Making Waves: How to expand in a saturated market

The UK Telecoms market is saturated, making it harder for new players to enter and for established telcos to grow – a pattern replicated in mature markets across the world. Market saturation is often misinterpreted as a lack of opportunity, when in fact it is a sign of overall product commoditisation and the corresponding shift in consumer expectation. Market saturation doesn’t mean market stagnation – it’s a chance for companies to be bolder and smarter in an environment where customers will increasingly see Telcos as utility companies.

In a series of perspectives, Moorhouse will explore the many avenues on offer to Technology, Media & Telecommunications players, new and old. From savvy market acquisitions, to brand-defining products, and competitor-beating loyalty offers, there are pockets of opportunity that allow for growth. Capitalising on these areas will allow companies to reap the rewards at the edge, respond to the opportunities presented by new technologies, and simultaneously build a strong basis for future innovation.

The state of play

No market is ever completely fixed. Although the UK telecoms market is relatively stable - EE, O2, Vodafone and Three own 82% of the mobile market between them - there are still opportunities for the intrepid. The remaining 18% of the market is split between Tesco (with 8.5%, encroaching on Three’s 10%) and “other” providers, including Virgin Media, GiffGaff, TalkTalk and Sky.[1] As customer churn remains relatively constant in this environment, newer player, Sky Mobile, is one to watch: with 23% of the UK’s fixed broadband market, their ability to upsell and bundle attractive multi-play offers is enviable.[2]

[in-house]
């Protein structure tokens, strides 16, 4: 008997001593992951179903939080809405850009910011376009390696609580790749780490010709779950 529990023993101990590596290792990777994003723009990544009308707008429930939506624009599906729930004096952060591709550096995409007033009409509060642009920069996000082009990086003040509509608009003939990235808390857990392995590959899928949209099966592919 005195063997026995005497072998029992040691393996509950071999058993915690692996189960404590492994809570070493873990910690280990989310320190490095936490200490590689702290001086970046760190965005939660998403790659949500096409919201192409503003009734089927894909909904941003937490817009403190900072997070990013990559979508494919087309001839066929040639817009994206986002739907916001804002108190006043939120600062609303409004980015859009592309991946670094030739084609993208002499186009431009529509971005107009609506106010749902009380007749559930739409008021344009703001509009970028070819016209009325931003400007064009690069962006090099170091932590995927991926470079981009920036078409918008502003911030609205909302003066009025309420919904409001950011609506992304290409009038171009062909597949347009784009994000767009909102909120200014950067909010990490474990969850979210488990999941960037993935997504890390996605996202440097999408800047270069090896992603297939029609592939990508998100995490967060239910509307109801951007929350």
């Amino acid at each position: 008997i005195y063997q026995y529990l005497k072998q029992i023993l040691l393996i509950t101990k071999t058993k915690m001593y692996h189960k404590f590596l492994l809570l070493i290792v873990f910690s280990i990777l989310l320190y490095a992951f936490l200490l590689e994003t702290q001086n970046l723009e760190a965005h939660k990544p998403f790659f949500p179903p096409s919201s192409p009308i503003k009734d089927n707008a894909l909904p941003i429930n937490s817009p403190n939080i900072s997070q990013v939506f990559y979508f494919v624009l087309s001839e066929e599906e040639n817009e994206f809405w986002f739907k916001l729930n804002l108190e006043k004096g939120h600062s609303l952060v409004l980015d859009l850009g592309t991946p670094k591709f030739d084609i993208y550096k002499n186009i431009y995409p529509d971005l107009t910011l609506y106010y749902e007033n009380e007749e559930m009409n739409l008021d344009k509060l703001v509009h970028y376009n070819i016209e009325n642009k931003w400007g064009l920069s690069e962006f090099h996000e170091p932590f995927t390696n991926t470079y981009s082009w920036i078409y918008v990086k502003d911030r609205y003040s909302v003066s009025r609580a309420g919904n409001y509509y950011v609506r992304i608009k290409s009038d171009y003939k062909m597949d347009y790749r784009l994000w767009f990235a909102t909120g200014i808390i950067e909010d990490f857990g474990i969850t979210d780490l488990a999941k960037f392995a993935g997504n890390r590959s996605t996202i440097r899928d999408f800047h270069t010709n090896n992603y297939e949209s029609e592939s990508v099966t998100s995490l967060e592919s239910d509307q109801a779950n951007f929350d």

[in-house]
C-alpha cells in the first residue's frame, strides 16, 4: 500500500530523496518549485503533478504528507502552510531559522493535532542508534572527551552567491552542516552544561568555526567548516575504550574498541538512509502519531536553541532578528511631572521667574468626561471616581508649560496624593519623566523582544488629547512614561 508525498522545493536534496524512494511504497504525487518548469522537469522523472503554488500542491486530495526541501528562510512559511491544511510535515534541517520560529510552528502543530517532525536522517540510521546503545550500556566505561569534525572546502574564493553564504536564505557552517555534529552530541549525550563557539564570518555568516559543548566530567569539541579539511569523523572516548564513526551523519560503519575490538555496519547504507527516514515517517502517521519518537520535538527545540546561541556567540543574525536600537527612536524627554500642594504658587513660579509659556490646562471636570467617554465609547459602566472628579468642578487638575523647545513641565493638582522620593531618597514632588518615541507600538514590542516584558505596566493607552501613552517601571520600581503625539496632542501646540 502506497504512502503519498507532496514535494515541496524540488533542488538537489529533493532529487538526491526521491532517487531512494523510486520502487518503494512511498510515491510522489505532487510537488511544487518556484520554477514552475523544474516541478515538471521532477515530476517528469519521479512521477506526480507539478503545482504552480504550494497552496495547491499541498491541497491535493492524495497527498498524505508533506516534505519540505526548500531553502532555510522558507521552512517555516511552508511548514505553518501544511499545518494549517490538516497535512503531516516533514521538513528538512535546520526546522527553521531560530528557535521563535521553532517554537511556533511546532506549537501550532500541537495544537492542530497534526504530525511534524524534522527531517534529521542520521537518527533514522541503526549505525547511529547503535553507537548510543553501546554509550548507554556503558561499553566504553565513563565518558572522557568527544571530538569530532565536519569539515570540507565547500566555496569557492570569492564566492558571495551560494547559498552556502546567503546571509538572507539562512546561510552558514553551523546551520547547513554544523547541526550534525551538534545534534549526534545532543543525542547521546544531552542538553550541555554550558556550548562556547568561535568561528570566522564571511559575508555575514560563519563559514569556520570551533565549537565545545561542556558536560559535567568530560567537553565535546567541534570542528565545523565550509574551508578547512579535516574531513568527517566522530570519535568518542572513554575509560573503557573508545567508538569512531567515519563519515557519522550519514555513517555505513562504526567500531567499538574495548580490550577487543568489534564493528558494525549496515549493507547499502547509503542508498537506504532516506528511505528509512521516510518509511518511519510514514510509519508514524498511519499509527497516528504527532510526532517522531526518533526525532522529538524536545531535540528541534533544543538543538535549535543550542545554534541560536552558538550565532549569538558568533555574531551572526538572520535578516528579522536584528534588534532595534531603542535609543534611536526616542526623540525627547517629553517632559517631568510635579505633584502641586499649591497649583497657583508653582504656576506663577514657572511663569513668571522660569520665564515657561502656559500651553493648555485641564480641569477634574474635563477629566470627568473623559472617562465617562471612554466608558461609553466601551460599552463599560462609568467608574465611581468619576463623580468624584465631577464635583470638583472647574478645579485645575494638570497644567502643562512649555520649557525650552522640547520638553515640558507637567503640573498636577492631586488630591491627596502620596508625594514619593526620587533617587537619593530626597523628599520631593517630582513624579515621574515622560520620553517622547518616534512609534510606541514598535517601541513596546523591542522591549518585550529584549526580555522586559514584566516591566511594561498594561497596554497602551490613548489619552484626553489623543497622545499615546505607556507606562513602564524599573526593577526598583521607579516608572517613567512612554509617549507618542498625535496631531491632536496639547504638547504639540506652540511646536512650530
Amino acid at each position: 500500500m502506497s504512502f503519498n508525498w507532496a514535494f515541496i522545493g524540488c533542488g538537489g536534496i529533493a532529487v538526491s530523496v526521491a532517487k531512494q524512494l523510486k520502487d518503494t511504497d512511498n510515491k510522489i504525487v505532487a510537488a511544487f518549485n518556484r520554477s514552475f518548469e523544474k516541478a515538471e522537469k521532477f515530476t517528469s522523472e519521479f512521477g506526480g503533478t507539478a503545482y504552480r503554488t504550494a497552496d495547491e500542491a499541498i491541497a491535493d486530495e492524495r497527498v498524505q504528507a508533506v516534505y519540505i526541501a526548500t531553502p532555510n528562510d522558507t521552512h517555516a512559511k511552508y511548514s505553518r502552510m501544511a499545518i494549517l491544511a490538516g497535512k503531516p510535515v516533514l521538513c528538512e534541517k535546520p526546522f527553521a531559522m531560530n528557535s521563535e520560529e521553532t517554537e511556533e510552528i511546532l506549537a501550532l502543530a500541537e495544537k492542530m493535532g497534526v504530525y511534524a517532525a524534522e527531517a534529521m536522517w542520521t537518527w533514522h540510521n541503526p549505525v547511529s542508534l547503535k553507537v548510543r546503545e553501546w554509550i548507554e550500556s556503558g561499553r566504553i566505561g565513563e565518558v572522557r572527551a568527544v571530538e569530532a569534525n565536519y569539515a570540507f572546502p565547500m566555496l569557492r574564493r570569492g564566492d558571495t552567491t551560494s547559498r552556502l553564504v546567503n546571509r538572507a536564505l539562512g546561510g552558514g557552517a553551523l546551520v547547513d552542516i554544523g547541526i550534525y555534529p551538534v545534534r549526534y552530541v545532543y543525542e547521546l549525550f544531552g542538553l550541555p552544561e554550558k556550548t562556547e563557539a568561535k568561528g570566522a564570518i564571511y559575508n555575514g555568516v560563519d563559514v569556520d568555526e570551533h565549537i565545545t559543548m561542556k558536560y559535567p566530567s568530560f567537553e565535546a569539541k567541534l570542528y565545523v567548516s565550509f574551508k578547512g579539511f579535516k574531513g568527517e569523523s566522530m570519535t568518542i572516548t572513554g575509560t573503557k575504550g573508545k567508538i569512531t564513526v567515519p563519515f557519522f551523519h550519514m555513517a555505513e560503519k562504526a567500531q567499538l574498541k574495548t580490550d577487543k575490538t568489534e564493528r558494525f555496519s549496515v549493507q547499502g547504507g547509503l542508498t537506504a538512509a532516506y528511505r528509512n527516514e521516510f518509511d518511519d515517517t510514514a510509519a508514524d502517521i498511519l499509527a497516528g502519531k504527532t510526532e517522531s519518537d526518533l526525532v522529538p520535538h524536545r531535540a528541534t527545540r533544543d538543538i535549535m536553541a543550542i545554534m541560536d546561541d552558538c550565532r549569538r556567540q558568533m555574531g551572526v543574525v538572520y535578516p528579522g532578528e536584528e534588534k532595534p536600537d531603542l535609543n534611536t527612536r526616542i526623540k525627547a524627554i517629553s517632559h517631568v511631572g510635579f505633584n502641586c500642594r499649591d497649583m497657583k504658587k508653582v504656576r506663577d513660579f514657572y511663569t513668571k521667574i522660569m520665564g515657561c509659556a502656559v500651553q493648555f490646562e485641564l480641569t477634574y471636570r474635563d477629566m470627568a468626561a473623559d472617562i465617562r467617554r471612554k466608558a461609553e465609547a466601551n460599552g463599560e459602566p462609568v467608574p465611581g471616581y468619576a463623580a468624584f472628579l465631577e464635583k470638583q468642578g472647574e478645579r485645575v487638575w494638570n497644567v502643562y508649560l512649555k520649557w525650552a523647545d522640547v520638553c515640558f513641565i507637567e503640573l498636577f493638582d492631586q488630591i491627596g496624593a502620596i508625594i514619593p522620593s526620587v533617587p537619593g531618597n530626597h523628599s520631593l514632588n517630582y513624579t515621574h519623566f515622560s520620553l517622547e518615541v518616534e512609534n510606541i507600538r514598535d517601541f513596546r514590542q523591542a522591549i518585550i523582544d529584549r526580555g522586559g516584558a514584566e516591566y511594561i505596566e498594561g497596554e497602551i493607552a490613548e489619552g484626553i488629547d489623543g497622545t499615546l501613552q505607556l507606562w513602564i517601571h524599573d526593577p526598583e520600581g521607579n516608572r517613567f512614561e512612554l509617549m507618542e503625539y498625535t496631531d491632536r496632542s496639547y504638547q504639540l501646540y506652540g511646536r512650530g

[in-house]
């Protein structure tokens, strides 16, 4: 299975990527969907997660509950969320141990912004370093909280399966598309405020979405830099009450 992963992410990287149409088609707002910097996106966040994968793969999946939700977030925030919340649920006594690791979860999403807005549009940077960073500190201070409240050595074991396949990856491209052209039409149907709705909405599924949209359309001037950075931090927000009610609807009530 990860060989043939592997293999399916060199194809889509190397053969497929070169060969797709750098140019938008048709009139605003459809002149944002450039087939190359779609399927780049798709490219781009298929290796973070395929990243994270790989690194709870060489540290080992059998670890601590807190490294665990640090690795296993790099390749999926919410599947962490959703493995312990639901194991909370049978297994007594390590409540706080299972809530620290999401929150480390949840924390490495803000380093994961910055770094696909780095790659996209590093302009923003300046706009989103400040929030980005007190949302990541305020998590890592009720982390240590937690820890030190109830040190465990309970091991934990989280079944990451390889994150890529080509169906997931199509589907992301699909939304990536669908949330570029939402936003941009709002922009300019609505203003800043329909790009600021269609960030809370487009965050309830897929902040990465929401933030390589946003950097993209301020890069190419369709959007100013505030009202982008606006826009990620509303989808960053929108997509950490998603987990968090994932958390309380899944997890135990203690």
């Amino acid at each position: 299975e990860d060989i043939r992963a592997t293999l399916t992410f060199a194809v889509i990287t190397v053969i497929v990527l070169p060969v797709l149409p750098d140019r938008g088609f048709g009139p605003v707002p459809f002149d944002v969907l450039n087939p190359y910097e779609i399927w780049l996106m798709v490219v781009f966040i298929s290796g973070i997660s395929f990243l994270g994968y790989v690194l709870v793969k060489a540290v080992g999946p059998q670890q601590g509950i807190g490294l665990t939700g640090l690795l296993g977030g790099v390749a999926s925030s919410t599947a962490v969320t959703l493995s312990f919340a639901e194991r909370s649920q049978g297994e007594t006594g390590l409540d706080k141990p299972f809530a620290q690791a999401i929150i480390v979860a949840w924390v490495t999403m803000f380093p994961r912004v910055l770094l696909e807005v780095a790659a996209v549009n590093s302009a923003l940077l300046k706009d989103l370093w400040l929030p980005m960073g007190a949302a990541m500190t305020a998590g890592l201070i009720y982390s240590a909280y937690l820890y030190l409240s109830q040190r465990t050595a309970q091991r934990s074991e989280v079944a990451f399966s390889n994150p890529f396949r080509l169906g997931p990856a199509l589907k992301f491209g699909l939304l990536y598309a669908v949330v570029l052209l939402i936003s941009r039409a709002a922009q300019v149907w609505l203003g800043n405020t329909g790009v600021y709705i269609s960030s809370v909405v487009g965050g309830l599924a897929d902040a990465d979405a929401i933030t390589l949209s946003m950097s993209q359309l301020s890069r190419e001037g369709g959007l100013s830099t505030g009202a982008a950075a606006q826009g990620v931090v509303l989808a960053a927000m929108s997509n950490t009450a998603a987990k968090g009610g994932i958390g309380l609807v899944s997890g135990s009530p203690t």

Market share

The classic growth technique is to win customers from a competitor by targeting people who are already using the same products or services. GiffGaff’s ‘hassle-free’ self-service model gives them cut-through in a cluttered market, but this kind of agility is harder for larger companies to replicate. However, it is possible. In June 2017, TalkTalk added 22,000 broadband customers by undercutting rivals’ prices in the same month they issued a profit warning.[3] Conversely, for those companies focusing on the longer game, savvy investment in the ‘next big thing’ is likely to bring the greatest rewards in terms of market share. A lot has been written about the potential of the Internet of Things (IoT) to change the face of the market, but the opportunities are staggering: Gartner estimate that 8.4 billion connected ‘things’ were in use worldwide at the end of 2017, up 31% from 2016 and likely to reach 20.4 billion by 2020, with total spending in 2017 at $2 trillion dollars.[4] This makes Orange Group’s Essentials2020 strategy a far-sighted approach, as they focus increasingly on IoT, mobile banking and smart cities for future development and growth.[5]